Acute Ischemic Stroke Assessment on CT-Angiography That Derived from CT-Perfusion Images

E. Smit, E. Vonken, F. Meijer, J. Dankbaar, A. Horsch, B. van Ginneken, B. Velthuis, I. van der Schaaf and M. Prokop

Annual Meeting of the Radiological Society of North America 2012.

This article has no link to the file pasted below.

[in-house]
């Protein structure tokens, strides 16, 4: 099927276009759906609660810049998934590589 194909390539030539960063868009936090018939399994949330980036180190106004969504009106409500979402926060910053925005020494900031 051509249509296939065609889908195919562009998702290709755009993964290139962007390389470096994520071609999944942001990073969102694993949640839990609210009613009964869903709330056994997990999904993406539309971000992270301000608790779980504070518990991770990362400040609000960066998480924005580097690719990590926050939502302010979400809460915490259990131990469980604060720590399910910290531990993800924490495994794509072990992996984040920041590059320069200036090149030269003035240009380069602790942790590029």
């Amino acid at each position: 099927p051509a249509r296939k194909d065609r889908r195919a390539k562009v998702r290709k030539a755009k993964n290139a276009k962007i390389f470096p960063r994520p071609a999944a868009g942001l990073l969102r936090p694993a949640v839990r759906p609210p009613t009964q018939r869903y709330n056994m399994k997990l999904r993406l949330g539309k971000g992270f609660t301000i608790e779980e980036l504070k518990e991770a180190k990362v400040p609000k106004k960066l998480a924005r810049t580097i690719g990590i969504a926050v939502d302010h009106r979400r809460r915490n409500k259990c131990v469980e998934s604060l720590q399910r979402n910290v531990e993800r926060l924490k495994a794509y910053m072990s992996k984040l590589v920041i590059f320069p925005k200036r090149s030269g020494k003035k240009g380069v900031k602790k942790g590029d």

PURPOSE: To assess the diagnostic accuracy of timing-invariant CT angiography (TI-CTA) that is derived from CT perfusion (CTP) data for acute ischemic stroke assessment. METHOD AND MATERIALS: We selected 73 consecutive patients with suspected acute ischemic stroke. Standard CT angiography (CTA) and CT perfusion images were obtained at admission, and timing-invariant CTA was automatically derived from the CTP data. Two experienced radiologists were individually presented with a blinded and randomized sequence of scans. All images were scored for the presence of occlusion in the following artery segments: internal carotid artery (ICA), middle cerebral artery (MCA) segment 1 (M1) and trifurcation to segment 2 (M2), anterior cerebral artery segments 1 (A1) and 2 (A2), basilar artery (BA), posterior cerebral artery segments 1 (P1) and 2 (P2). Sensitivity and specificity of timing-invariant CTA were determined relative to standard CTA (unanimous occlusions). RESULTS: Timing-invariant CTA provided high sensitivity and specificity for arterial occlusion assessment. Specificity per segment was: ICA: 99%, A1: 98%, A2: 100%, M1: 96%, M2: 98%, BA: 100%, P1: 100%, P2: 100%. Sensitivity per segment was: ICA: 88%, M1: 94% and M2: 89%. Sensitivity could not be calculated for the other segments since those had two or less occlusions. There was one false negative score in the ICA that was missed by one observer only, the false negatives in the MCA were never solitary occlusions but were assigned to other MCA segments. CONCLUSION: Timing-invariant CTA that is derived from CT perfusion data provides a diagnostic accuracy that is similar to standard CTA. These findings suggest that a separate cerebral CTA scan can be omitted if CT perfusion imaging is performed. CLINICAL RELEVANCE/APPLICATION: If CT perfusion has been performed, a separate standard CTA of the brain can be omitted, thereby reducing the total radiation dose and the amount of contrast material needed.